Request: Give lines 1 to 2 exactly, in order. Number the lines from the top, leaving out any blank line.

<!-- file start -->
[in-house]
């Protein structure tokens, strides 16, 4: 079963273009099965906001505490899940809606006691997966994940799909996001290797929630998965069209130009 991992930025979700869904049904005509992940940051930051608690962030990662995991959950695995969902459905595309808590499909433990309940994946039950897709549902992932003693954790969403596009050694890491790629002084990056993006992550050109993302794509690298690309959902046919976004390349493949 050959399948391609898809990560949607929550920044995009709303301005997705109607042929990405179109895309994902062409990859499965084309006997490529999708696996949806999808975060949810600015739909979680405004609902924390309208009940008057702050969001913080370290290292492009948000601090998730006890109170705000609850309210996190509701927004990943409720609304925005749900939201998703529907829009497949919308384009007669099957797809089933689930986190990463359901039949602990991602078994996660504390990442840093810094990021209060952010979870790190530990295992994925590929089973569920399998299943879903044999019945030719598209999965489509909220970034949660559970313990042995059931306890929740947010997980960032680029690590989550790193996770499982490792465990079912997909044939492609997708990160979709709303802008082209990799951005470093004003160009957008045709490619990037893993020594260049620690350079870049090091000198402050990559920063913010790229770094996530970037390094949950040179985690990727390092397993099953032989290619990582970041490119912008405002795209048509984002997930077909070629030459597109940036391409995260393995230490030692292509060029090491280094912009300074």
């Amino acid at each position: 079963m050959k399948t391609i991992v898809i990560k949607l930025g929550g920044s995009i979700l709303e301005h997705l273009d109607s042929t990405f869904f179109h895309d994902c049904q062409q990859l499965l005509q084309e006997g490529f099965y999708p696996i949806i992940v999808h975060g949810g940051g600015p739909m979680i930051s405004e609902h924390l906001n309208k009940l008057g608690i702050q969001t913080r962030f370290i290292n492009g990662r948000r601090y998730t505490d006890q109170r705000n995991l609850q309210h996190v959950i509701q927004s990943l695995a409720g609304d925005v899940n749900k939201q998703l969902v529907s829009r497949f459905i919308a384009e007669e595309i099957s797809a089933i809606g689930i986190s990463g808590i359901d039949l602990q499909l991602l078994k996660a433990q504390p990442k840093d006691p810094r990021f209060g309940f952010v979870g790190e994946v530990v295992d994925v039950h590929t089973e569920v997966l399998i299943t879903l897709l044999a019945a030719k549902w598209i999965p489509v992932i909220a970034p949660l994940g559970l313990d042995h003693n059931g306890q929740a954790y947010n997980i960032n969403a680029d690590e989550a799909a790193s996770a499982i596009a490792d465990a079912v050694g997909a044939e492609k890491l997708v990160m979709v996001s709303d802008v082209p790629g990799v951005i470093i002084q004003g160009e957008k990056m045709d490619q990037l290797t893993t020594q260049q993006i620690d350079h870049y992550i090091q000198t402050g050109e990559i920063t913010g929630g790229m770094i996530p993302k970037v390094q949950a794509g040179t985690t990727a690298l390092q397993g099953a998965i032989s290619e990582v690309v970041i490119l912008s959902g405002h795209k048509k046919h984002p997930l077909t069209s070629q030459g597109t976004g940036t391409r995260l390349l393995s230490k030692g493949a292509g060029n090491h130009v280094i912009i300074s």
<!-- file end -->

[in-house]
């Protein structure tokens, strides 16, 4: 079963273009099965906001505490899940809606006691997966994940799909996001290797929630998965069209130009 991992930025979700869904049904005509992940940051930051608690962030990662995991959950695995969902459905595309808590499909433990309940994946039950897709549902992932003693954790969403596009050694890491790629002084990056993006992550050109993302794509690298690309959902046919976004390349493949 050959399948391609898809990560949607929550920044995009709303301005997705109607042929990405179109895309994902062409990859499965084309006997490529999708696996949806999808975060949810600015739909979680405004609902924390309208009940008057702050969001913080370290290292492009948000601090998730006890109170705000609850309210996190509701927004990943409720609304925005749900939201998703529907829009497949919308384009007669099957797809089933689930986190990463359901039949602990991602078994996660504390990442840093810094990021209060952010979870790190530990295992994925590929089973569920399998299943879903044999019945030719598209999965489509909220970034949660559970313990042995059931306890929740947010997980960032680029690590989550790193996770499982490792465990079912997909044939492609997708990160979709709303802008082209990799951005470093004003160009957008045709490619990037893993020594260049620690350079870049090091000198402050990559920063913010790229770094996530970037390094949950040179985690990727390092397993099953032989290619990582970041490119912008405002795209048509984002997930077909070629030459597109940036391409995260393995230490030692292509060029090491280094912009300074």